Archive for March, 2010

March 23, 2010

Reader Question: Fairy Knots

I hate that I don’t have much to update as far as my hair goes, and I will… without shame blame it solely on my new devotion to the twist. I have been on a two-strand twisting binge for the past few weeks, & each glance in the mirror further deepens my love for them. Alas, I can’t quit my twists, so instead my brain is nudging me to answer a reader questions that I’ve neglected for much too long;-).

liberalheart writes:

I am looking for some information on how to avoid or tame the little knot kernels at the end of my TWA. They are driving me crazy!!! I don’t know if I am the only person that suffers from this or not, I have been looking for info on the matter to no avail.

This is a tricky question for me simply because I never experienced knots at the end of my TWA many moons ago. I did however experience them a few months back when my hair was in dire need of a good trim. The ends of my hair were brittle, dry to the touch even after an adequate deep conditioning making the only option a snipping session.  Over time, you learn to rely on your instincts as far as when or how often to trim your hair, yet being forced into a trim due to knots and snarls is a whole other story.

During my TWA years, I rarely wore my hair out and about. My fro was, and still is naturally prone to dryness and while it was readjusting to a new texture…well, essentially it battled its own state of confusion as far as retaining moisture &  relating to its new environment. I was also on the fast track to obtaining length. I was obsessed with reaching a hair goal similar to my relaxed days. I was routinely fixated on all the natural haired pictures I came across while flipping through pages of Essence or Honey because in all honesty, they were few and far between. To protect my ends & to abstain from foreseen knotting, I wore protective styles for the majority of TWA years, prolonging the styles until my hair was well past shoulder length. I never endured snarls at the ends of my hair because they were always well hidden or protected from environmental elements.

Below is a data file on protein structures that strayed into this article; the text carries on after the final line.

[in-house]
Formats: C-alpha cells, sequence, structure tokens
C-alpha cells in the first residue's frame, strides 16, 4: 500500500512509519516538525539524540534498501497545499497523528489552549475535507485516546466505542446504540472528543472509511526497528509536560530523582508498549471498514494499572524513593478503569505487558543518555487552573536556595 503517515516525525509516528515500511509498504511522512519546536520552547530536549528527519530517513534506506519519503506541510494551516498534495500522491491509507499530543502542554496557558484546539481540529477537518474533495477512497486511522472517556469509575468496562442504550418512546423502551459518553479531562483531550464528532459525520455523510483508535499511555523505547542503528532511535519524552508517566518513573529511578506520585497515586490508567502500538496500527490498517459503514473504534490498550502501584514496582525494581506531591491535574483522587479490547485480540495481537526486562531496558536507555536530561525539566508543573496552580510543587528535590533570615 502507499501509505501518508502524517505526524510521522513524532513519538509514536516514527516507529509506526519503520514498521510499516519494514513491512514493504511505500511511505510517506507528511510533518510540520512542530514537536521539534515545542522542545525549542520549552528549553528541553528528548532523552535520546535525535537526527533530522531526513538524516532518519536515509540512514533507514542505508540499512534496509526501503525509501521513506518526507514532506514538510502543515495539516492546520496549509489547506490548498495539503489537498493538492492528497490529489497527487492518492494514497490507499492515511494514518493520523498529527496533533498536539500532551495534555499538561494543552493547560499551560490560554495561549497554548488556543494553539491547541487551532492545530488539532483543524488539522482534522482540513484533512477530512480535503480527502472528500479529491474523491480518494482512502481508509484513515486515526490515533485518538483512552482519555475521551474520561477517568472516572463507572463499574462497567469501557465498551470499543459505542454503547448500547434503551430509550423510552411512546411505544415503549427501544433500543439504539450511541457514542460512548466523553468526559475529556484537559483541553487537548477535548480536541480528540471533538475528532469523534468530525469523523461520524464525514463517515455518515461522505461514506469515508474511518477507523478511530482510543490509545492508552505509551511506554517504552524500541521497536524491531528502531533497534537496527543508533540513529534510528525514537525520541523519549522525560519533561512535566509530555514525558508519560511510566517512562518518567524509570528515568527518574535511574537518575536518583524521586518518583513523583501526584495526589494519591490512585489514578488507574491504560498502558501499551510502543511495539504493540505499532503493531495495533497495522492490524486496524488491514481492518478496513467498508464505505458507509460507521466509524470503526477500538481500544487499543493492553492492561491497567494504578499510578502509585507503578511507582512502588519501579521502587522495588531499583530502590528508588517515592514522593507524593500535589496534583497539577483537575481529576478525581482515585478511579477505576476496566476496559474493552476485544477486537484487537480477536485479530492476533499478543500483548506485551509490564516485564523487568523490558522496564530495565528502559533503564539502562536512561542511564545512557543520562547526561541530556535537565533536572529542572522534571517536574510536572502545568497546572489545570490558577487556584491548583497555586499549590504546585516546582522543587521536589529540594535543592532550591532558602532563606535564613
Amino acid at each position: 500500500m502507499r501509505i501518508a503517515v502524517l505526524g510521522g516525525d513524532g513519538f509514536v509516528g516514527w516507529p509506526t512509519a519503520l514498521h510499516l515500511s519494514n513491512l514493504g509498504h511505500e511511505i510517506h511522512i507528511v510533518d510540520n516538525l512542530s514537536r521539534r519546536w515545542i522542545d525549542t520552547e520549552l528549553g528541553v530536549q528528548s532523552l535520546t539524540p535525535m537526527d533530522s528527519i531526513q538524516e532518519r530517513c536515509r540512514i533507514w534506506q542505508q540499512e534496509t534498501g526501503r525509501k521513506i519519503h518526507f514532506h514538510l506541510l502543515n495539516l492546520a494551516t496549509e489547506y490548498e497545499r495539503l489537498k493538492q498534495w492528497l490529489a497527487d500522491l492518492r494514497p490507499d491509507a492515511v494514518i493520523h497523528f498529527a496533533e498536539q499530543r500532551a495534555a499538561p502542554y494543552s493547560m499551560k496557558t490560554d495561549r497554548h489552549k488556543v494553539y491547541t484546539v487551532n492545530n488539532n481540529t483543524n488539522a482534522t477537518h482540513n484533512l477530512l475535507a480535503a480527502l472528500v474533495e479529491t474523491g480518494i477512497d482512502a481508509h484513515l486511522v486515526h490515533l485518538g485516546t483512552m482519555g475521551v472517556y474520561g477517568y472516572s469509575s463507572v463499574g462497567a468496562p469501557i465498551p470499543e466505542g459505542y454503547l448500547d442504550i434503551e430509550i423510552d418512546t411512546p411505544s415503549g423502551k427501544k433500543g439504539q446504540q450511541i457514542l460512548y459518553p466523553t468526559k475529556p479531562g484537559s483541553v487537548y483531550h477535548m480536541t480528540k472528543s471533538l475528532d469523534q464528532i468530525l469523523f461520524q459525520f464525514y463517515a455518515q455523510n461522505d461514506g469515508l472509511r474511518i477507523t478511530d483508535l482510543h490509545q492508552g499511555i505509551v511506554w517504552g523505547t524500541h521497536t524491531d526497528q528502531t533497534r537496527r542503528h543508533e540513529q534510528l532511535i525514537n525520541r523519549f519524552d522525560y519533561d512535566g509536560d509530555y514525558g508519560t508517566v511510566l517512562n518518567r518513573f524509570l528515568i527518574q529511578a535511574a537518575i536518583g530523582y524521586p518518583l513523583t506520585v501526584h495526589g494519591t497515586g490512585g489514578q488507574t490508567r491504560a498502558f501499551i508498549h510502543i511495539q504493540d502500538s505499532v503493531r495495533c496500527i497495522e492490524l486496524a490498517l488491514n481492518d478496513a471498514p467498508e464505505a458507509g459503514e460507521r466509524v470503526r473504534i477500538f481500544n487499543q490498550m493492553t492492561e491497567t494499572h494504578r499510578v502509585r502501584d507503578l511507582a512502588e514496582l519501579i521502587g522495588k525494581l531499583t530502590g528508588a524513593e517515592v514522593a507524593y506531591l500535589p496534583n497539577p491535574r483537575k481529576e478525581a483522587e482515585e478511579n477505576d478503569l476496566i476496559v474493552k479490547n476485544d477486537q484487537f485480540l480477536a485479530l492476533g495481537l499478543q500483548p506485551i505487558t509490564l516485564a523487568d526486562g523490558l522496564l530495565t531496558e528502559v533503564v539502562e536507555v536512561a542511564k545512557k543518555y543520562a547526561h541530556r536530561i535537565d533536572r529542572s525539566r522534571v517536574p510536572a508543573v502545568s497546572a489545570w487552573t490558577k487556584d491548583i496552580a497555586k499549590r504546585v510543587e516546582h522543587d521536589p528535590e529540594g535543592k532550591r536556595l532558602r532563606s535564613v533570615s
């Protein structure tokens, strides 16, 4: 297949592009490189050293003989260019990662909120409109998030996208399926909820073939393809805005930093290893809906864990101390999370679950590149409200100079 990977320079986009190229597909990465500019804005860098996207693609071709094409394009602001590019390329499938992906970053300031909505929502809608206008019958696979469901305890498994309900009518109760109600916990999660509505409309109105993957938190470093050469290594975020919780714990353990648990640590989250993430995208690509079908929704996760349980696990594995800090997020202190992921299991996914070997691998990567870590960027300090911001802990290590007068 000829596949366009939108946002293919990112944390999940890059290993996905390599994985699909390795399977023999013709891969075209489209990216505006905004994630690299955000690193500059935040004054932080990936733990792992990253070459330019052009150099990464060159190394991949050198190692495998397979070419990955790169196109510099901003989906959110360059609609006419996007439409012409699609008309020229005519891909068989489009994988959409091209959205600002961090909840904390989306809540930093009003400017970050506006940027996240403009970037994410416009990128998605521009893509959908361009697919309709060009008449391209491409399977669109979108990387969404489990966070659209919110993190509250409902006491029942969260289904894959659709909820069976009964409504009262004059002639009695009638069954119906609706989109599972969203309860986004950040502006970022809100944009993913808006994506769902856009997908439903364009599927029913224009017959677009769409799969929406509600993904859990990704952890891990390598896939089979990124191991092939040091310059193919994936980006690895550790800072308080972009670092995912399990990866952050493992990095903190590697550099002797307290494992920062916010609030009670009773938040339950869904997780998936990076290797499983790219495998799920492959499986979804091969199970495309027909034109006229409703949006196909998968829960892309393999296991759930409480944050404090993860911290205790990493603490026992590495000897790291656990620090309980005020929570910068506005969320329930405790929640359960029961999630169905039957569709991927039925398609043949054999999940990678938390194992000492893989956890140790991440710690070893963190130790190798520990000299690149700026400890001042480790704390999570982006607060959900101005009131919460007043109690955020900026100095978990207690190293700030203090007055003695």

Bottom line, if you & your hair are going through a period of frustration, it’s time to take a step back & evaluate your regimen.  Or, if you haven’t developed one, time to treat your hair to a regimen based on consistency.  No two heads of natural hair are the same. Ever, and this goes way beyond the surface & the look of one’s style, therefore no matter the length of your hair, knots are a part of a natural haired person’s life, & subsequently the factors attributed to these knots will vary from fro to fro.

One of my favorite bloggers, Alice of Diary of a Kinky Curly Transitioner, devoted a post to this sometime last year:

Fairy knots are tiny, single strand knots in your hair. They got their name from the fact they are so small only a fairy could have tied them! These generally appear on the ends and then work their way up if you don’t take care of them ASAP. If you wear your hair out a lot (wash and gos, wild and loose, etc.) you’re going to be more prone to them because your ends aren’t protected and when you add the nature of curly hair (curls on itself) you’re asking for some trouble.

There are two ways to take care of them:

1) Snip them off. Easy. Breezy. Beautiful.